Earlier in the week, an old friend during my college years asked me for some advice relating to her career. She had been working for a professional services firm for the past two years and has become increasingly frustrated with the lack of work-life balance in her life. The office politics, promotional expectations, frequent 2 a.m finishes and working during her vacation days were making her stressed out and very unhappy.
After telling me about her situation, she asked a very important question, “Is it all worth it?” That is one question I have asked myself too many times to count during the seven years of my career as a management consultant.
Is it all worth it?
My answer to her was, “It depends.” It really does.
I told her that when I handed in my resignation letter, the Director in my firm had asked me, “Won’t you miss the work?” I almost burst out laughing. I had to contain myself and maintain a straight face when I replied, “No. I won’t.” It occurred to me then that she had assumed that my career aspirations were the same as hers, that—ultimately—every single one of us in professional services have the same goal—to be made a Partner in a firm.
It’s a long road, one that requires not only long hours but also a lot of fraternizing with corporate clients after work. In other words, I wouldn’t be living my life for myself, I would be living it for the firm. For some people, the partnership is worth the 15 years or more in time investment. For me, it wasn’t. To put it simply, working towards partnership would be like walking five thousand miles to a place I didn’t even want to go to in the first place. The effort just wasn’t worth it. What I had to give up just wasn’t worth it.
When I was promoted to Manager some years ago, I remember thinking to myself that I don’t want to be sitting in a large corner office ten years from then, a big shot Partner married to her job, wondering where all the years have gone by and why I never followed my dream of becoming a writer. It was sobering to realize that life goes on and time continues to move forward regardless of whether I do or don’t. Lying in bed that night, I knew that the only emotion I would feel if I didn’t give my dream a shot was regret, and regret was not a dish I wanted to eat for breakfast everyday for the rest of my life.
Many people stay in unfulfilling careers because they feel they have no choice. They feel that they have invested their time and energy carving out a path for themselves and it would not make sense to start a different one even if they are unhappy to keep walking down the same path.
Life circumstances don’t always offer us the luxury of a radical career change. For many, there is a mortgage that needs to be paid, bills that arrive in the mail like clockwork, mouths to feed and a family to support. The options are not always abundant and the choices are not often easy. This—I understand. The price then isn’t so much about the unfulfilling career as it is the opportunities the career can offer their families. That is the price worth paying. That is a sacrifice worth making. A comfortable life for their families and a good education for their children are worth the effort and the years they invest into their careers.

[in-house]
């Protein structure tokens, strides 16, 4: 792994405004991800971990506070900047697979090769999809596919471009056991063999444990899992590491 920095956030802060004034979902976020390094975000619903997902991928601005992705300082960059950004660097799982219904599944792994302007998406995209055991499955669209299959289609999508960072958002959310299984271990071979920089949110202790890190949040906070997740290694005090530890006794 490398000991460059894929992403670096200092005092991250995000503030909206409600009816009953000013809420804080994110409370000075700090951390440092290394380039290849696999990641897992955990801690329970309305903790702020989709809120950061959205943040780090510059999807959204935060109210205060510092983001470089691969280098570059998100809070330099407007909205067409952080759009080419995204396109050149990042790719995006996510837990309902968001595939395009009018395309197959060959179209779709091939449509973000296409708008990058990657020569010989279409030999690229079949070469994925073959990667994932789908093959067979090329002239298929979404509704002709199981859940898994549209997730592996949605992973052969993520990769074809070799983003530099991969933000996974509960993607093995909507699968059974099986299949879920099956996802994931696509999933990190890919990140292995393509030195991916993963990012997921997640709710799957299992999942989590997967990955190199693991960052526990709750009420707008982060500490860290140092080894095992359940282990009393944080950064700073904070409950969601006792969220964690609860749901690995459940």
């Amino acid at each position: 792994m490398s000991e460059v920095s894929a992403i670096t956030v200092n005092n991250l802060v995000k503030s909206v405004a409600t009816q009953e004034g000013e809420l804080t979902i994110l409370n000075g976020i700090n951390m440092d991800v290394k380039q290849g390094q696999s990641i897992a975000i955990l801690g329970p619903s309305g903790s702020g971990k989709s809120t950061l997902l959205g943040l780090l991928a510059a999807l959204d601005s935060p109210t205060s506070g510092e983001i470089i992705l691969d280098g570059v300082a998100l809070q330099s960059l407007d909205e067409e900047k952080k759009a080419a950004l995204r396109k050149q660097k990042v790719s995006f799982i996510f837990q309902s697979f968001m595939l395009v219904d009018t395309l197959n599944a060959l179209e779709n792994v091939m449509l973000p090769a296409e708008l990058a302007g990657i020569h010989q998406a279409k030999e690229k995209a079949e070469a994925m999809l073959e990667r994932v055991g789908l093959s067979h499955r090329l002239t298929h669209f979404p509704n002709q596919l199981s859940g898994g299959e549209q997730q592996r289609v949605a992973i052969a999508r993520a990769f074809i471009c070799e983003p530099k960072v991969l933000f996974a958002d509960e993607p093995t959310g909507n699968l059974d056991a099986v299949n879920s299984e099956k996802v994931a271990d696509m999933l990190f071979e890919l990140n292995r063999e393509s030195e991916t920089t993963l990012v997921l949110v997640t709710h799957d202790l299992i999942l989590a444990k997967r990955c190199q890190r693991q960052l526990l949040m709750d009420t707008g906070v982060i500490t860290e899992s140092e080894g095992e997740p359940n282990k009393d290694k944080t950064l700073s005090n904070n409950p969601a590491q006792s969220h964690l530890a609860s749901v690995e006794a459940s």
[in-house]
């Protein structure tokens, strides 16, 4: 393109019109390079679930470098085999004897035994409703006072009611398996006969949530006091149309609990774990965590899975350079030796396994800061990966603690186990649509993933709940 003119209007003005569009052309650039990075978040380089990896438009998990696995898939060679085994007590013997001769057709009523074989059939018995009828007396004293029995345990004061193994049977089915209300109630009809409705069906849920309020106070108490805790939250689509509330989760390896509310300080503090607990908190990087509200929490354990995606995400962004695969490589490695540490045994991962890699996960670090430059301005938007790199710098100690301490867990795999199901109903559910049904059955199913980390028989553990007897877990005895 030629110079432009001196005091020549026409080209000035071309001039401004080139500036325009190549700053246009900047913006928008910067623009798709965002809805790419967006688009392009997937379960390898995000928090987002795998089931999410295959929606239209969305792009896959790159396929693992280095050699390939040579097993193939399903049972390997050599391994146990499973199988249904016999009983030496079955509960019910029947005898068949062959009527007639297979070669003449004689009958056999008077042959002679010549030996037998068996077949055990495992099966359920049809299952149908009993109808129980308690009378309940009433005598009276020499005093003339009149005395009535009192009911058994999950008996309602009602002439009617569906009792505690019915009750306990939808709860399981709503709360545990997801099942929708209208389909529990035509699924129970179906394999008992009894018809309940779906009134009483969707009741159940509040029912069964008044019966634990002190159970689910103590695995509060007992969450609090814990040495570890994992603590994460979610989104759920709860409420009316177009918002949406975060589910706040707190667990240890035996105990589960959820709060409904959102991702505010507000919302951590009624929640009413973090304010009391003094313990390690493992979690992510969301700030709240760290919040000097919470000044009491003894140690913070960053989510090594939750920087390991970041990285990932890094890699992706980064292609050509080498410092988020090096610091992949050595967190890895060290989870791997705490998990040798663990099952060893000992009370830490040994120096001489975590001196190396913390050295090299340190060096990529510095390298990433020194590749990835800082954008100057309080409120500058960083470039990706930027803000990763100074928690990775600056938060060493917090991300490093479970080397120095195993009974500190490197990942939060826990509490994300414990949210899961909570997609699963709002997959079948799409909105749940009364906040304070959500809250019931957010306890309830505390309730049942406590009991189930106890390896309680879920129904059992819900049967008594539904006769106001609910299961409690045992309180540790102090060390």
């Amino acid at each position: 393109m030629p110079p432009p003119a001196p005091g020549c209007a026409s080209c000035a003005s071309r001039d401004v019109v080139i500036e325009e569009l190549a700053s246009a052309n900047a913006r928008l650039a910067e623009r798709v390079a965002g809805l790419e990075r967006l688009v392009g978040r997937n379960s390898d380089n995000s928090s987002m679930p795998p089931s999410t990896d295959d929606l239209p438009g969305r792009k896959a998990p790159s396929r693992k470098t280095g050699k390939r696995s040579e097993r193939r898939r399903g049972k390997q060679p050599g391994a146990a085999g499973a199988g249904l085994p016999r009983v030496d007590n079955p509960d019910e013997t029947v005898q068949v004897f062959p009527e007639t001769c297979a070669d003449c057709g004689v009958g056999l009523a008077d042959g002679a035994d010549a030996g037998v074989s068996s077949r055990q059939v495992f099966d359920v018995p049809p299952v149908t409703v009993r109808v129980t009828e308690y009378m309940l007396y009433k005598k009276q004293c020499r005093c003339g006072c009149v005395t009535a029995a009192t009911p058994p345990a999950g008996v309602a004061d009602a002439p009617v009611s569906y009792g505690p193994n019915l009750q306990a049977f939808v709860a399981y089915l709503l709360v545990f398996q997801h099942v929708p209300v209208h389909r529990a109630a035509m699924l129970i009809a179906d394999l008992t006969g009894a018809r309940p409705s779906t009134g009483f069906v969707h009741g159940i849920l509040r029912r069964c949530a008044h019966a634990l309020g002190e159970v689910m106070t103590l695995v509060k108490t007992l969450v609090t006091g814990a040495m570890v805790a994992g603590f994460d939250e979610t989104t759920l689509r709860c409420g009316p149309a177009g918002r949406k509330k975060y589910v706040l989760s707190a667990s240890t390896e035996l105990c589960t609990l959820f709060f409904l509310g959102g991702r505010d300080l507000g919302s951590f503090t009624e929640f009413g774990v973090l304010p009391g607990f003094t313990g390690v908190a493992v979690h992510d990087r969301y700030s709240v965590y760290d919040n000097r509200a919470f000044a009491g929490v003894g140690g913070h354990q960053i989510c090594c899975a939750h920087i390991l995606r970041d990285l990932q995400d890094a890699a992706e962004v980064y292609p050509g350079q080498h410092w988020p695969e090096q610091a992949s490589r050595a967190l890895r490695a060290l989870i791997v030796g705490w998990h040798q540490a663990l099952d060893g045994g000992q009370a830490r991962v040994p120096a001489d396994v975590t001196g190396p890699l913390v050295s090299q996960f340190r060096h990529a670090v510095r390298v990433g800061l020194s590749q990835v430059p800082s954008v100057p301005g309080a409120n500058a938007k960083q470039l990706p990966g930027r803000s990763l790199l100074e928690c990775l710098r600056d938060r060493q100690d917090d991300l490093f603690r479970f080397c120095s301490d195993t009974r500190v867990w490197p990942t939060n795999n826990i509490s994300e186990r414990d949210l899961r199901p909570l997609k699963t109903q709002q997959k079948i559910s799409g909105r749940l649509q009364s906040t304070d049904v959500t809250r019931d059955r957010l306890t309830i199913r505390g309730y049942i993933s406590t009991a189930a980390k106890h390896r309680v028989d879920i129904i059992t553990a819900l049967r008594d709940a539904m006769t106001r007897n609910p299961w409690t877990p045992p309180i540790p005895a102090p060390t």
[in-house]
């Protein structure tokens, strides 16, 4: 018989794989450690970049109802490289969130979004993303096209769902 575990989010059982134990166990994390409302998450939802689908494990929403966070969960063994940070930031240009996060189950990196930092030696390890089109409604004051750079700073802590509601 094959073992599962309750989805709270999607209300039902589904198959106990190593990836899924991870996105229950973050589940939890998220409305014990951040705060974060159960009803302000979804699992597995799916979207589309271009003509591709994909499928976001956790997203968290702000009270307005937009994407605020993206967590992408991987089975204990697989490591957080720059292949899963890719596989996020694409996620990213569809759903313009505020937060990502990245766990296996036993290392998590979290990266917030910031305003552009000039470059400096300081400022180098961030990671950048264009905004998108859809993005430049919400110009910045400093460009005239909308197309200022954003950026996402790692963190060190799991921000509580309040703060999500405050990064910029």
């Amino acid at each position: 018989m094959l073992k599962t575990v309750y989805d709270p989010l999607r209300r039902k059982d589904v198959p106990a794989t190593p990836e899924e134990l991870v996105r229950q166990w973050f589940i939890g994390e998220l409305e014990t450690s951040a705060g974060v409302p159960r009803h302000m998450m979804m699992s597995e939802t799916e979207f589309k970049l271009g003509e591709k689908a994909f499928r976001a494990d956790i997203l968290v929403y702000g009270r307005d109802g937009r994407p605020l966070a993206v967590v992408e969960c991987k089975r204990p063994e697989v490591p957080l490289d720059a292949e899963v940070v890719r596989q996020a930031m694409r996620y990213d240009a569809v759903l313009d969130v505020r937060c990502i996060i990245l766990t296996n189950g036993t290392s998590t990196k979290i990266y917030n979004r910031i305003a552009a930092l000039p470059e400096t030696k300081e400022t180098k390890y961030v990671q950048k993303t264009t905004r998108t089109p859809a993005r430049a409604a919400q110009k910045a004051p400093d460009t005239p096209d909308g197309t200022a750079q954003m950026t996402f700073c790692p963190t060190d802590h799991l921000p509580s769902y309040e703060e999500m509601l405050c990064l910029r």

I know an elderly couple who came to Australia as political refugees some thirty years ago to get a fresh start for their family. They arrived with only the clothes on their backs and a few small belongings. The man spoke no English and had to work two jobs. One of them was being a janitor in a big office building at night. For years he emptied bins and cleaned toilets to put his kids through school so that they could have a better life. All his children grew up and became successful in their own right because of their education. He and his wife now live a very comfortable life in a big house in the sunset years of their lives. If you ask him if the years spent cleaning toilets was worth it, he would say, “Yes.”
If you are wondering whether the pain and effort associated with doing something is worth it, the answer is obvious, all you have to do is ask yourself the following questions:
What’s important to me?
What do I value the most?
Is what I’m doing getting me closer to my purpose or is it taking me further away from it?
Does it tick all the right boxes for me?
If nothing changes and I keep doing what I’ve been doing, will I look back in regret five, ten years down the road for not making a change when I had the chance?
The price of anything is the amount of life you exchange for it. You only have one life so make it count. If you cannot change your circumstances, at least change the way you think about it. Find different perspectives that make you feel good about the existing situation. Make a list of things you are grateful for. For example, if you are not particularly happy with your job, think of all the things it provides you with—a paycheque that puts a roof over your head, food in your belly and clothes on your back. Think of how much more fortunate you are compared to those who are wondering where their next meal would come from and where they should sleep that night so that they don’t wake up in the morning with hypothermia.
And if you can change your circumstances, take steps towards it. If an immediate radical change seems too daunting for you, make a gradual transition. Make a list of all the things you are afraid might go wrong and write down what you can do to manage or prevent them from happening. That exercise alone will open your eyes. What seem really frightening before might not be all that frightening after all when you confront it head on.
So, is it worth it? I don’t know. You’re the only one who can answer that question for yourself.